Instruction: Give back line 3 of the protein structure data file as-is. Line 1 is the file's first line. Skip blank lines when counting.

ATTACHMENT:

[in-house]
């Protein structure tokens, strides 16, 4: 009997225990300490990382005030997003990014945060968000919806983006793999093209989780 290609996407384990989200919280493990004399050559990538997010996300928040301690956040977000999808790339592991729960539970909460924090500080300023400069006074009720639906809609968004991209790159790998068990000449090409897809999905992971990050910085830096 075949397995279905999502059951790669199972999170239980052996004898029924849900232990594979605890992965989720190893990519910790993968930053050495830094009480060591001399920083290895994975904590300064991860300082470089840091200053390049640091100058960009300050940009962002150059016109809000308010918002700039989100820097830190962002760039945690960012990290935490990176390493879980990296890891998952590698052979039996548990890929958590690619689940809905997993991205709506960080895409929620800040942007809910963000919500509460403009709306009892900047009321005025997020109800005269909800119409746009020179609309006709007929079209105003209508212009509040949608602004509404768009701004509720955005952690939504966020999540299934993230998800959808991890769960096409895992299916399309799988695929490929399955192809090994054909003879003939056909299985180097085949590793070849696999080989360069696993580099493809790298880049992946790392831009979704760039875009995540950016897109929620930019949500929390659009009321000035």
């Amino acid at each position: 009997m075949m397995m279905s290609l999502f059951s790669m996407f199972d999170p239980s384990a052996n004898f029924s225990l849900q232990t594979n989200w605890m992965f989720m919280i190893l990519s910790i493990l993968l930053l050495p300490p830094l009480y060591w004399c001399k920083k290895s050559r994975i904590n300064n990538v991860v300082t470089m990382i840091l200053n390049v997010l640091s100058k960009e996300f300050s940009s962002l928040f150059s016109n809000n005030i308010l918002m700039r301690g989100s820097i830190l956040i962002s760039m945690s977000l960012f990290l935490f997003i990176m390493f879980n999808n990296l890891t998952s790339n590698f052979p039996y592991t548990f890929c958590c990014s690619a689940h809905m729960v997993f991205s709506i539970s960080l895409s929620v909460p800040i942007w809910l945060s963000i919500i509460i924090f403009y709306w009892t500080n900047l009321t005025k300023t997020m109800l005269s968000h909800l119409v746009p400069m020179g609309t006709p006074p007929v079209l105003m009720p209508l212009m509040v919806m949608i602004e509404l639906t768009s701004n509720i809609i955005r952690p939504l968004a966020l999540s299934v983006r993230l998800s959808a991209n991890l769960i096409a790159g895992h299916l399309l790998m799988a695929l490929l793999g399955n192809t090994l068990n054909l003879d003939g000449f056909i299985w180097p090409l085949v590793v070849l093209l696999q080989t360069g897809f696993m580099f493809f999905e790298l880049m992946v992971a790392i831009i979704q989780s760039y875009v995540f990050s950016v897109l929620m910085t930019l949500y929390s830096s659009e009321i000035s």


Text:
């Amino acid at each position: 009997m075949m397995m279905s290609l999502f059951s790669m996407f199972d999170p239980s384990a052996n004898f029924s225990l849900q232990t594979n989200w605890m992965f989720m919280i190893l990519s910790i493990l993968l930053l050495p300490p830094l009480y060591w004399c001399k920083k290895s050559r994975i904590n300064n990538v991860v300082t470089m990382i840091l200053n390049v997010l640091s100058k960009e996300f300050s940009s962002l928040f150059s016109n809000n005030i308010l918002m700039r301690g989100s820097i830190l956040i962002s760039m945690s977000l960012f990290l935490f997003i990176m390493f879980n999808n990296l890891t998952s790339n590698f052979p039996y592991t548990f890929c958590c990014s690619a689940h809905m729960v997993f991205s709506i539970s960080l895409s929620v909460p800040i942007w809910l945060s963000i919500i509460i924090f403009y709306w009892t500080n900047l009321t005025k300023t997020m109800l005269s968000h909800l119409v746009p400069m020179g609309t006709p006074p007929v079209l105003m009720p209508l212009m509040v919806m949608i602004e509404l639906t768009s701004n509720i809609i955005r952690p939504l968004a966020l999540s299934v983006r993230l998800s959808a991209n991890l769960i096409a790159g895992h299916l399309l790998m799988a695929l490929l793999g399955n192809t090994l068990n054909l003879d003939g000449f056909i299985w180097p090409l085949v590793v070849l093209l696999q080989t360069g897809f696993m580099f493809f999905e790298l880049m992946v992971a790392i831009i979704q989780s760039y875009v995540f990050s950016v897109l929620m910085t930019l949500y929390s830096s659009e009321i000035s």